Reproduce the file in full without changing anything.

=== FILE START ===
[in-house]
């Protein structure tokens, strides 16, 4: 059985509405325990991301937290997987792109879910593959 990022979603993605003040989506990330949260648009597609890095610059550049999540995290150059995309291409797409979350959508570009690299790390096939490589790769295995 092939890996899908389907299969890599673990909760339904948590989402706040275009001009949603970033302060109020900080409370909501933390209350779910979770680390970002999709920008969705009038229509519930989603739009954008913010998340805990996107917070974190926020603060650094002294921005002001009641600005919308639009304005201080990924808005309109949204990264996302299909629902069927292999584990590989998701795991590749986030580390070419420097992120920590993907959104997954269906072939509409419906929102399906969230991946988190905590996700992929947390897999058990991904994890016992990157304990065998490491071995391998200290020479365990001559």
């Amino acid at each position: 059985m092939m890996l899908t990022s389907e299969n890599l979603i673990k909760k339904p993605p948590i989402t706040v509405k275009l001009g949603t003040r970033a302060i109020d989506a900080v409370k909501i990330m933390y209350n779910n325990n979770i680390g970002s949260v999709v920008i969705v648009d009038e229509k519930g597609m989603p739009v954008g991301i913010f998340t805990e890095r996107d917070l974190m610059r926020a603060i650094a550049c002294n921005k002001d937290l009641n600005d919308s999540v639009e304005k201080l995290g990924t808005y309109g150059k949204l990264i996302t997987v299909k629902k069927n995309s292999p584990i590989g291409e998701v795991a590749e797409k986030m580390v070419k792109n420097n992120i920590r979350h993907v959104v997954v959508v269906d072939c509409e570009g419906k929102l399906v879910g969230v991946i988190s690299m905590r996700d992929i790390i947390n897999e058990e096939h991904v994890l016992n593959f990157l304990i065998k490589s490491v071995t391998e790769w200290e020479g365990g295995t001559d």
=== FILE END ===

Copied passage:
[in-house]
């Protein structure tokens, strides 16, 4: 059985509405325990991301937290997987792109879910593959 990022979603993605003040989506990330949260648009597609890095610059550049999540995290150059995309291409797409979350959508570009690299790390096939490589790769295995 092939890996899908389907299969890599673990909760339904948590989402706040275009001009949603970033302060109020900080409370909501933390209350779910979770680390970002999709920008969705009038229509519930989603739009954008913010998340805990996107917070974190926020603060650094002294921005002001009641600005919308639009304005201080990924808005309109949204990264996302299909629902069927292999584990590989998701795991590749986030580390070419420097992120920590993907959104997954269906072939509409419906929102399906969230991946988190905590996700992929947390897999058990991904994890016992990157304990065998490491071995391998200290020479365990001559």
């Amino acid at each position: 059985m092939m890996l899908t990022s389907e299969n890599l979603i673990k909760k339904p993605p948590i989402t706040v509405k275009l001009g949603t003040r970033a302060i109020d989506a900080v409370k909501i990330m933390y209350n779910n325990n979770i680390g970002s949260v999709v920008i969705v648009d009038e229509k519930g597609m989603p739009v954008g991301i913010f998340t805990e890095r996107d917070l974190m610059r926020a603060i650094a550049c002294n921005k002001d937290l009641n600005d919308s999540v639009e304005k201080l995290g990924t808005y309109g150059k949204l990264i996302t997987v299909k629902k069927n995309s292999p584990i590989g291409e998701v795991a590749e797409k986030m580390v070419k792109n420097n992120i920590r979350h993907v959104v997954v959508v269906d072939c509409e570009g419906k929102l399906v879910g969230v991946i988190s690299m905590r996700d992929i790390i947390n897999e058990e096939h991904v994890l016992n593959f990157l304990i065998k490589s490491v071995t391998e790769w200290e020479g365990g295995t001559d």